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Amendment blows out of county: Board of appeals votes against proposed amendment  

Proposed changes to Bureau County’s zoning ordinance on wind farms received no support from the Bureau County Zoning Board of Appeals on Thursday night.

After nearly three hours of testimony, an overflow crowd heard board of appeals members unanimously vote against endorsing a proposed amendment to Section 3.41-4S regarding the burial of transmission lines for power and communication. Board member Clem Newton passed on the vote.

“Out of sight and out of mind isn’t necessarily a good thing,” said zoning board member Kerry Jaggers.

Bureau County Zoning officer Kris Donarski said Thursday’s hearing was solely on a proposed text amendment to the county zoning ordinance. All but one of 12 people testifying about the amendment, however, said it would hurt the proposed Walnut Ridge Wind Farm project planned in Bureau, Greenfield, Manlius, Ohio and Walnut townships. No one testified in favor of the amendment.

“You’re coming forth with a change in an ordinance that may threaten this project,” said Bureau Valley School Superintendent Terry Gutshall. “We’re sort of known as the home of the wind turbine; we were the first school in Illinois to have a turbine. So we are concerned with this amendment.”

The 150-turbine Walnut Ridge project would use six miles of overhead transmission lines to move power from its substation to a Commonwealth Edison power grid. The proposed zoning amendment would require such lines to be buried, action that wind farm supporters say would add $15 million to $21 million in construction costs and complicate future line repairs and maintenance.

Bureau County State’s Attorney Patrick Herrmann frequently told speakers that the potential loss of more than $2 million in tax revenues because of the proposed amendment was not germane to Thursday’s discussion. However, Frederick Lane of a Chicago law firm representing Bureau Valley argued the amendment’s impact on future tax revenues was at the heart of the debate.

“An agricultural county like Bureau County has limited opportunity to bring in additional taxes,” Lane said. “This is a lot of money benefiting a lot of people – who are voters, by the way.”

Paul Stephanides, also representing Bureau Valley, said he believed a 1997 Illinois court decision prevents Bureau County from enacting ordinances on overhead transmission lines because such regulatory responsibility has been placed solely with the state. He also argued the ordinance could not apply to new overhead transmission lines without addressing the 87 miles of such lines already existing in the county.

According to Donarski, the Bureau County Board’s Zoning and ESDA Committee requested the amendment at its Jan. 29 meeting. It was approved by the Bureau County Planning Commission on Feb. 14, and is scheduled for a county board vote later this month.

Bureau County has previously given conditional use permits for six wind farms. Planners of the Walnut Ridge project plan to submit a similar request, pending Bureau County Board action on the amendment.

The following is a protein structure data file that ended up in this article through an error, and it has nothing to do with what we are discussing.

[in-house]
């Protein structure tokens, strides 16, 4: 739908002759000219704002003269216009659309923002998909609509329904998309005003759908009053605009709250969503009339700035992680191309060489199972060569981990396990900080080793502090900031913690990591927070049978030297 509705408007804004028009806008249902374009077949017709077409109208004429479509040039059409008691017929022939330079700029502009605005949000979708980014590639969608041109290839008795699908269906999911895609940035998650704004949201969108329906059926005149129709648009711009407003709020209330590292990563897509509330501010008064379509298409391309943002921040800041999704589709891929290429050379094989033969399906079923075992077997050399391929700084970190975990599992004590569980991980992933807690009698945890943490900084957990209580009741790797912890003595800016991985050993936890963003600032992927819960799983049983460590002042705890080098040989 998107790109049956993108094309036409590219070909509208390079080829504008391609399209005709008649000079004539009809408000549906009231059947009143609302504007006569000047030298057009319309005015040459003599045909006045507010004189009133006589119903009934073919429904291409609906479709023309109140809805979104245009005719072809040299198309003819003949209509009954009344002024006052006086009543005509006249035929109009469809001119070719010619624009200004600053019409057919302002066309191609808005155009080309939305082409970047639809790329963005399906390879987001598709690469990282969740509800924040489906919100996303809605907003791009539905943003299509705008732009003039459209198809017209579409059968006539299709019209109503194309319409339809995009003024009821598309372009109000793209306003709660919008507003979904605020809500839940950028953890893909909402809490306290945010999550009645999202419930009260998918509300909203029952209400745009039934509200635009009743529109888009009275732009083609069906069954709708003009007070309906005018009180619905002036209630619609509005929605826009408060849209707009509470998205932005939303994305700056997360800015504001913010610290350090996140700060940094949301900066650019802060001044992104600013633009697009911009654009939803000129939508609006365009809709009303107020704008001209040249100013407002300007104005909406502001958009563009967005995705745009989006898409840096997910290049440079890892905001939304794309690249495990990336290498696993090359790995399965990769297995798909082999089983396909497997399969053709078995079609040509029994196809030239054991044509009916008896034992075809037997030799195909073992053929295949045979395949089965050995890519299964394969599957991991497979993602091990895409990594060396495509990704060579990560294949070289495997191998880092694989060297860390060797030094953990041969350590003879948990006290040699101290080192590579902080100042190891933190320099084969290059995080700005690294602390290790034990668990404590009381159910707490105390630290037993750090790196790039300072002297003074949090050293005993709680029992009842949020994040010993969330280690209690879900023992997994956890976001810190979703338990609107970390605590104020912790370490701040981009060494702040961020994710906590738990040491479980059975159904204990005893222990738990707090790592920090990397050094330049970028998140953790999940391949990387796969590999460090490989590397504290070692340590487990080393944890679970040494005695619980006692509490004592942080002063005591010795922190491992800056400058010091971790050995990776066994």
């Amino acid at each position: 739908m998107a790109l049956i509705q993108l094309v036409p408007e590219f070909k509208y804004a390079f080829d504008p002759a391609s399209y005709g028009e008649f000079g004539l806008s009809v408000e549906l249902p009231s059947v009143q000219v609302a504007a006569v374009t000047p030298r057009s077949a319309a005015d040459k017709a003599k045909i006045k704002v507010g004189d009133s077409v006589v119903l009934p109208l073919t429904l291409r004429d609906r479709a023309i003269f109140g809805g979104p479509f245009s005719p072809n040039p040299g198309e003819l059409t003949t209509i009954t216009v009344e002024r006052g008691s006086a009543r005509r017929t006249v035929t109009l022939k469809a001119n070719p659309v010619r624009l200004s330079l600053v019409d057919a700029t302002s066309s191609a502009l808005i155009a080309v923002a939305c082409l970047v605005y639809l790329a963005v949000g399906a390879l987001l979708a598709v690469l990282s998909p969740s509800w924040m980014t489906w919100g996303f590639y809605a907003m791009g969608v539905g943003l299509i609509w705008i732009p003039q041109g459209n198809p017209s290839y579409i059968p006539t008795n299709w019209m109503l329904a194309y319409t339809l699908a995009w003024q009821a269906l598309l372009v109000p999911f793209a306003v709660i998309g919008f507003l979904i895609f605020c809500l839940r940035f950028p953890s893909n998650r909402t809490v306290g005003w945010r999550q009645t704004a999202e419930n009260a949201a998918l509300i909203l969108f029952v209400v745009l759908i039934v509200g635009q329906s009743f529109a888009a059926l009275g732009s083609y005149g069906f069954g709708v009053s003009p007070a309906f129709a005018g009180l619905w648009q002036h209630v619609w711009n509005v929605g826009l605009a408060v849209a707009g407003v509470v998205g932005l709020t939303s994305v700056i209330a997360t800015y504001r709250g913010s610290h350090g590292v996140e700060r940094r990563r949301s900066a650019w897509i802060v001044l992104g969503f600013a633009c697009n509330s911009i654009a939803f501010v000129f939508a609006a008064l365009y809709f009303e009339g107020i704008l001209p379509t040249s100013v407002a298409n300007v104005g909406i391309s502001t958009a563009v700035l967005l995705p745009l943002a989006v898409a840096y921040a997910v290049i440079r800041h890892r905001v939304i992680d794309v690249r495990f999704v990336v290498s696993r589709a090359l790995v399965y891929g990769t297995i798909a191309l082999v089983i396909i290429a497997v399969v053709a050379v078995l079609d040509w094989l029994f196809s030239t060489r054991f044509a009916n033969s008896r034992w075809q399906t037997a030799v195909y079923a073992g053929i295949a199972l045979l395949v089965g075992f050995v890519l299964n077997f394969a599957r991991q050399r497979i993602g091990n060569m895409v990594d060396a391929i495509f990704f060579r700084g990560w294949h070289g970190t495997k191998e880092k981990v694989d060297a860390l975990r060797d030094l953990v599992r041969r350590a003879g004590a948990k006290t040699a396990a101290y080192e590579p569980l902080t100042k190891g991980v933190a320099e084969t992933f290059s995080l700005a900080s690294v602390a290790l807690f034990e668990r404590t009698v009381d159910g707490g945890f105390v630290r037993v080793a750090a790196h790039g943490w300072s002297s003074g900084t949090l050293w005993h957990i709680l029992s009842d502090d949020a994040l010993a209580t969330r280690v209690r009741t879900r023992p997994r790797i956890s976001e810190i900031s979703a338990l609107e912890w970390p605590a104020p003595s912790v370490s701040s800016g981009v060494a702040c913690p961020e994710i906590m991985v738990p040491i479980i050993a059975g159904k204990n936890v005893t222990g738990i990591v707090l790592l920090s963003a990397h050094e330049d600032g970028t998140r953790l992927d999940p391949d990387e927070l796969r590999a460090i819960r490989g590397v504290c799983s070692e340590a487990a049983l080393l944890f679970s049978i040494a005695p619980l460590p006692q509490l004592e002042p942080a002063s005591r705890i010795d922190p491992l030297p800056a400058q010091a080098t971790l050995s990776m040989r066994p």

Because of topography and the limited capacity of the existing electric transmission system, Walnut Ridge is the last major wind farm site feasible in Bureau County, according to Mike Donahue of Midwest Wind Energy in Chicago.

“Bureau County is blessed to have this unique geologic feature running north-south through the county that allows wind energy generation to occur,” Donahue said. “This creates an exceptional opportunity for clean economic development that creates jobs and provides much needed tax revenues for local governments.

“Zoning amendments should be adopted to enhance these opportunities, not hinder them,” he said.

Although Walnut Ridge’s transmission line route has not been finalized, Tim Polz of Midwest Wind Energy said it would run no closer than three quarters of a mile from any town. The line would be built over private property, he added, noting that Lee, Stark and Whiteside counties allow similar lines.

“Overhead lines are being put up all over the country,” Polz said. “Underground lines are becoming more popular, but only in urban areas. The costs usually don’t justify the expense.”

According to Dennis Johnson of a Kansas-based utility engineering firm, burying six miles of the wind farm’s power lines would cost $18 million to $24 million, compared to $1.8 million to $3 million for the same lines if placed overhead. The buried lines would need a trench 3 feet wide and 5 feet deep with an 8-by-20 foot underground access area every 2,000 feet. Johnson estimated downtime for repairs would grow from a day for overhead lines to as long as six months for buried lines.

“The trench may interfere with any type of drainage that it might be crossing,” Johnson said. “If there is a failure, it is not easy to find, and it is not easy to fix.”

Keith Bolin of rural Manlius said the amendment ran contrary to elected officials’ duties to their constituents.

“We’ve got an obligation to the people who elected us to make their lives better,” he said. “If this amendment stops a half-billion investment into this county, I don’t think people understand the massive effect.”

By Ron DeBrock
BCR Correspondent


22 March 2008

This article is the work of the source indicated. Any opinions expressed in it are not necessarily those of National Wind Watch.

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